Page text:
Bulletin No. 24 | November – December 2004

Topics in this issue


Every CEO and board with whom the editor has talked has placed a high importance on achieving a good corporate reputation. Executives and directors know that a good reputation allows them to attract more capital, gain a higher multiple of their stock, enhance their recruiting efforts, improve employee satisfaction and attract customers. However, executives misunderstand how reputations are achieved and maintained, and as a result, are likely rely too heavily on corporate advertising and events organizing, while at the same time not doing enough on reputation building activities with stakeholders.

Why do companies fail to achieve their desired reputation? Some argued that the problem is related to a given situation. Others would argue to the inadequate funding for marketing and corporate advertising, or poor execution by their marketing or public relations staff or agencies. Whatever the excuse, it seems to vacillate between seeing the company as a victim of circumstances, or blaming internal staff for their inability to tell and convince others of the message.

Corporate reputation is by-product of good positioning, once the heart of strategy. Positioning looks at how a company is perceived, how its want to be perceived, what actions, resources and organizational changes are needed to close the gap. When companies do not achieve the reputation they believe they deserve, there often is considerable blame placed on the marketing and public relations organization.
In fact, many companies with good investments and solid corporate professionals in communications fail to achieve good reputations.

While importance of corporate brand advertising and public relations is indisputable, it is a mistake to look into these activities as the primary vehicles to drive reputation. Reputation can be diminished rapidly if the essence of doing public relations is ignored considerably.

We would like to thank our clients, sponsors, partners and selected individuals who participate in our activities for 2004. Without your supports, we remain nothing!

Best wishes,

Elizabeth Goenawan Ananto


Change Triggers

  • There are conditions and situations under which change is most likely; these should be considered triggers that acts as early warnings and can alert a company to the need of heightening its analytic and planning efforts.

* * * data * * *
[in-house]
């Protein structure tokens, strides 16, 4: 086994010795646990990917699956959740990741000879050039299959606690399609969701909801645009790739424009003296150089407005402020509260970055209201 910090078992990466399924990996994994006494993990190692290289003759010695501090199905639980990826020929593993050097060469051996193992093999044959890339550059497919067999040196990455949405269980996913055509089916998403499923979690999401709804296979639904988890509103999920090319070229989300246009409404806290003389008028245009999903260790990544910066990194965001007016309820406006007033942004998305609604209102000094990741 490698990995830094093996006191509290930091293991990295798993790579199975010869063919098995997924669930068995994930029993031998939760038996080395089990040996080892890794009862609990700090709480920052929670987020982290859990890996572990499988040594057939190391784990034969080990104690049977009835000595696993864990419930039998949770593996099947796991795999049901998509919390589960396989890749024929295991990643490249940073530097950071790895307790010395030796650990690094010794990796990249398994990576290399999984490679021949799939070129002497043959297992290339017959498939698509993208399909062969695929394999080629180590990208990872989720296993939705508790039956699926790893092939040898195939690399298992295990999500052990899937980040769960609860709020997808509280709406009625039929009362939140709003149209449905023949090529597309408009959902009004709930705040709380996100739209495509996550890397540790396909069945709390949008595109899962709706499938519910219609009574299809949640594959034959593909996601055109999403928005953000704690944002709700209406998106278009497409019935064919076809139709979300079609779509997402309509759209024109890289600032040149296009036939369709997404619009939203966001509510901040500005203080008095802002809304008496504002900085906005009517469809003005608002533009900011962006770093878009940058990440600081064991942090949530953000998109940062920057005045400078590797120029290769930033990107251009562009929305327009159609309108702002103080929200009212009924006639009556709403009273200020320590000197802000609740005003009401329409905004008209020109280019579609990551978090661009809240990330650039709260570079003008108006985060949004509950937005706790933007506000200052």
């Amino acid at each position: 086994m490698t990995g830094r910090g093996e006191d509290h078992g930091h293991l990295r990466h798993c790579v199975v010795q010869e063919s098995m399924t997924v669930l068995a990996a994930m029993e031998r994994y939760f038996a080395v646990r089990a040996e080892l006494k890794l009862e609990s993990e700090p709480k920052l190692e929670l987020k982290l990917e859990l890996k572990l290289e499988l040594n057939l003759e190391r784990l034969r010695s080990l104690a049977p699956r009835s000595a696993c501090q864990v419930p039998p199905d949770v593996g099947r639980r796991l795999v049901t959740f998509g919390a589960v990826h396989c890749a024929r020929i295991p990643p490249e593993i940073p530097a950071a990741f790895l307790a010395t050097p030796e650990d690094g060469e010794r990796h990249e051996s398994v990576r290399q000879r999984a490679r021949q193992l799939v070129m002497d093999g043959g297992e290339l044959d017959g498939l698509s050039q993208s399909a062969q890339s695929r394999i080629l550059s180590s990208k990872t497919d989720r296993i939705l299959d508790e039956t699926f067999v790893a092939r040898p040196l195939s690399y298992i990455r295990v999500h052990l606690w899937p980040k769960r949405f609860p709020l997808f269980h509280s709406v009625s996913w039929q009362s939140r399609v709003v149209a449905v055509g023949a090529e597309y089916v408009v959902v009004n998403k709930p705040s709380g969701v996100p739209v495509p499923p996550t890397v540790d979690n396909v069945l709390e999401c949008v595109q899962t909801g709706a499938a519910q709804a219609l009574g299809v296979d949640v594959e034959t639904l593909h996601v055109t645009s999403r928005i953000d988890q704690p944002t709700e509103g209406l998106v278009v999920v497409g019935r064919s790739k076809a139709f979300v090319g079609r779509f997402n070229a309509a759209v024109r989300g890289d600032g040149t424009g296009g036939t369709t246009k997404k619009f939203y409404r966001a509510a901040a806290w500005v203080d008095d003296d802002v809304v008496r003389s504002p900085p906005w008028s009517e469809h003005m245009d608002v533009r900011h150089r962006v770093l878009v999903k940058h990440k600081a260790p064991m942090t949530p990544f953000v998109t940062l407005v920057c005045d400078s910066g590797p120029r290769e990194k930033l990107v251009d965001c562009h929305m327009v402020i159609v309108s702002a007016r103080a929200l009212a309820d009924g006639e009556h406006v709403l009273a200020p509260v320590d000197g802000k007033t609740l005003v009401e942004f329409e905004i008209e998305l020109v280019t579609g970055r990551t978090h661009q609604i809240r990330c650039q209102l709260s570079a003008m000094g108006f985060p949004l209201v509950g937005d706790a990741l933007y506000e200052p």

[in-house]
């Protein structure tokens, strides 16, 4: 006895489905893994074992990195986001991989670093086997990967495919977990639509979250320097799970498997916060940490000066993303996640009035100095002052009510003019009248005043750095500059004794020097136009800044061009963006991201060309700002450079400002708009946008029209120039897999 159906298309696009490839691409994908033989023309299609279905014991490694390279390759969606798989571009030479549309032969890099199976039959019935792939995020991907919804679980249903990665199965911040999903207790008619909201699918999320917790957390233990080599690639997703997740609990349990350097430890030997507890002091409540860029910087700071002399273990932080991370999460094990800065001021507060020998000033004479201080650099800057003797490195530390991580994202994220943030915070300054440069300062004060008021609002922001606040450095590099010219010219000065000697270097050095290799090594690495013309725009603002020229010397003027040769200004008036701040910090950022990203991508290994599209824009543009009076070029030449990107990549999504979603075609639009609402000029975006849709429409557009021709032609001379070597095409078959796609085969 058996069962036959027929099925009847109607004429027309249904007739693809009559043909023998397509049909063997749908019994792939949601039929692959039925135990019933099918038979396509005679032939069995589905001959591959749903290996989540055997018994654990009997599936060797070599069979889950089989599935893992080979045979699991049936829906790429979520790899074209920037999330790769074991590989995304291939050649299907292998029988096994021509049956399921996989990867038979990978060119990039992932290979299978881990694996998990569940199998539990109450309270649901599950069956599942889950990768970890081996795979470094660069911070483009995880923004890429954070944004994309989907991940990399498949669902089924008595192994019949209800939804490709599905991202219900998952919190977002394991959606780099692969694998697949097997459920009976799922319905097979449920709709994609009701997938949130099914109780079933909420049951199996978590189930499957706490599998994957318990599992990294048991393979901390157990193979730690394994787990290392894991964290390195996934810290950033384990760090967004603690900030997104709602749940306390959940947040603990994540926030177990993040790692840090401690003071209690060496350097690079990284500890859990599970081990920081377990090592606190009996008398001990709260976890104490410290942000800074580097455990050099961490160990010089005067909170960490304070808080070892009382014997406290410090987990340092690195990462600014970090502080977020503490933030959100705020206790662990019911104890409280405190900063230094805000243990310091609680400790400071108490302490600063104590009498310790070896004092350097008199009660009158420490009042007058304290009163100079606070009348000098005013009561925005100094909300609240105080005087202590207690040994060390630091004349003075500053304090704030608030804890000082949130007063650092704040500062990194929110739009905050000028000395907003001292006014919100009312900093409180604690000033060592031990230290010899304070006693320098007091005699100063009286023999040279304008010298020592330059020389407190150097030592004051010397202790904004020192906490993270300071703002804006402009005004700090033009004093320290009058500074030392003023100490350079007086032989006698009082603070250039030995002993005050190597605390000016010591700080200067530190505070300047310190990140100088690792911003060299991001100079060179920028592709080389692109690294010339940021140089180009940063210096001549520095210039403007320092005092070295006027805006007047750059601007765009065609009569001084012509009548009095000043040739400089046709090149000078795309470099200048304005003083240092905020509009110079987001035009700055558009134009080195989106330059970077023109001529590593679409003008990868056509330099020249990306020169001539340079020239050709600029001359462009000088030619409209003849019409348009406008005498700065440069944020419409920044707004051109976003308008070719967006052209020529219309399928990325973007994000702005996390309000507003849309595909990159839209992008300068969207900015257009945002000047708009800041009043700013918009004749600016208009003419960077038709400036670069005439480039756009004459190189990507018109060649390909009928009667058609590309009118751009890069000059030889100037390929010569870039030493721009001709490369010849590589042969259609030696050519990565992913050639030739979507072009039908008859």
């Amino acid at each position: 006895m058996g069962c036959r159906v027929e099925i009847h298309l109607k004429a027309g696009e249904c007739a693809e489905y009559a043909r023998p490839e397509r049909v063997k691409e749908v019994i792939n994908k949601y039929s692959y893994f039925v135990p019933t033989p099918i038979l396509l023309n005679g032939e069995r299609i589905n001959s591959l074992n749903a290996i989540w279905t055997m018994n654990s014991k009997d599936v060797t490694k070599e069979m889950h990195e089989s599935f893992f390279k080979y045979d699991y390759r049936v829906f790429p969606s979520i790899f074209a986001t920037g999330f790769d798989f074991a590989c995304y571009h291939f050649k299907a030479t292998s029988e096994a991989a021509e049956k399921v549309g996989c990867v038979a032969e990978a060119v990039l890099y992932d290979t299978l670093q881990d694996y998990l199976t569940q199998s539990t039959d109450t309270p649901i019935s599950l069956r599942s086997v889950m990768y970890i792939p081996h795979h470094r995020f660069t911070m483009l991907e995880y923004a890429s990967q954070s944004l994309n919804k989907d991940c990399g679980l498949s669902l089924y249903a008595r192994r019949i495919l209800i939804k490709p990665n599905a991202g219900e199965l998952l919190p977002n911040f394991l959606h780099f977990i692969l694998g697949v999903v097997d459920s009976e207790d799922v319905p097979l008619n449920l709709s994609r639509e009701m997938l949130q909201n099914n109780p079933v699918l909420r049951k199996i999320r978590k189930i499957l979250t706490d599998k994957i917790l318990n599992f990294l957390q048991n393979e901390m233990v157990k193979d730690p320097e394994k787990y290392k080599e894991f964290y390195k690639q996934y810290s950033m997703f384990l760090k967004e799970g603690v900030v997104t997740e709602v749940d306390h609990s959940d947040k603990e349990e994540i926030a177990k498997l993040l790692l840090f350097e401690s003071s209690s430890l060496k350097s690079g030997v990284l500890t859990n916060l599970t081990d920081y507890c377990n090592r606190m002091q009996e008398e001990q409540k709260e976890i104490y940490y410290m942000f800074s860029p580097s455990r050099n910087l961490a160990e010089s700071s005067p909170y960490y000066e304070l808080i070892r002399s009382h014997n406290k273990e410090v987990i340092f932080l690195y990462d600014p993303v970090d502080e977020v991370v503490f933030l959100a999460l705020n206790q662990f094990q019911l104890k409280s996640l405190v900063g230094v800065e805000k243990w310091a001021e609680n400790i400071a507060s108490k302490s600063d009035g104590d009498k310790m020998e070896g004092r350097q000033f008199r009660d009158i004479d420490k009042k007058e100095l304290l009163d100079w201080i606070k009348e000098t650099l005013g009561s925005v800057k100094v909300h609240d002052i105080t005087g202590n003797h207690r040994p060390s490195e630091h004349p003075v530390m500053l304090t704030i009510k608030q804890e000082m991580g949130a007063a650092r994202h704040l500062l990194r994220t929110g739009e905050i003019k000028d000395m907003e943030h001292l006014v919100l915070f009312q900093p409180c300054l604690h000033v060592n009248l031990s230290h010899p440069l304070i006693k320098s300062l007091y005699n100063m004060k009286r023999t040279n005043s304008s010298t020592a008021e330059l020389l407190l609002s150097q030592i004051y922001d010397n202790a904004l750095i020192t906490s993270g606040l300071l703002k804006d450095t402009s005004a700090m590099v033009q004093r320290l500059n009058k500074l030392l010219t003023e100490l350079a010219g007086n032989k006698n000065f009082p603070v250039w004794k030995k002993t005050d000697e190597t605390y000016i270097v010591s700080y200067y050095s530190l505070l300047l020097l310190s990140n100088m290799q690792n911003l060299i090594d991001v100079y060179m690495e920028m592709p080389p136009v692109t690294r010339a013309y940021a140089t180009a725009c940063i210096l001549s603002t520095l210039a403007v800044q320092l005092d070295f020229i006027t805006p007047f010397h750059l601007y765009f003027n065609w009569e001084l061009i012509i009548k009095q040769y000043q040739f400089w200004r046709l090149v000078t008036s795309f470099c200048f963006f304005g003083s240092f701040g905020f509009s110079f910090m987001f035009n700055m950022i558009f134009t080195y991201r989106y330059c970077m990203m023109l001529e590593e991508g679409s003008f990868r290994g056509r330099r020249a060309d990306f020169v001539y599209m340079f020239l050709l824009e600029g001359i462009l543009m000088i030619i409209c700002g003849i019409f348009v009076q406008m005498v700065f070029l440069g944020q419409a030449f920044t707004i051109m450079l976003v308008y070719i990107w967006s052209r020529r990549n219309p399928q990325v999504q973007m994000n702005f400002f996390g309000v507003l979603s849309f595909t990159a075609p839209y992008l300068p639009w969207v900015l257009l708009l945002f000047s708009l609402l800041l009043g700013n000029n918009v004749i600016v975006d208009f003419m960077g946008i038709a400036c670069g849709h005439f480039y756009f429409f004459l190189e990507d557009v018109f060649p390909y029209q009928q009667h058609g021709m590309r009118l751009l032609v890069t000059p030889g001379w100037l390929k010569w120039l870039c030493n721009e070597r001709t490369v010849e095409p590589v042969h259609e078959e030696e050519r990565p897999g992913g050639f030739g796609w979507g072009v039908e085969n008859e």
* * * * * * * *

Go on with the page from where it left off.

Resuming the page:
These triggers are usually caused by:
  • Internal organizational change, in mission goals, objectives
  • External change, in markets, technological developments, or condition and status of competitors and their offerings.

The following ten tips might allow you to recognize impending change internally and externally before changes happen beyond your control

  1. Decide who, in each of your functional or structural area, is best able to scan the internal and external environments
  2. Decide, to whom report on early signals of change should be addressed
  3. Appoint someone, in a supervisory level, is best able to authorize a response to warnings of change
  4. Evaluate the most efficient way to communicate needed changes
  5. Decide what processes needed to react to early warnings of change
  6. Decide when to give immediate response to early  warnings of change
  7. Appoint a person, who can be assigned to coordinate your recommended responses to upcoming changes
  8. Decide who is the best to implement those recommendations
  9. Select the best and effective negotiator and spokesperson to represent your area when response to upcoming change requires the cooperation of other organizational units
  10. Anticipate what can be done to recruit support among management and non management personnel for the changes proposed

(Source : How To Initiate and Manage Change, M. Silberman)


Keys to success in public relations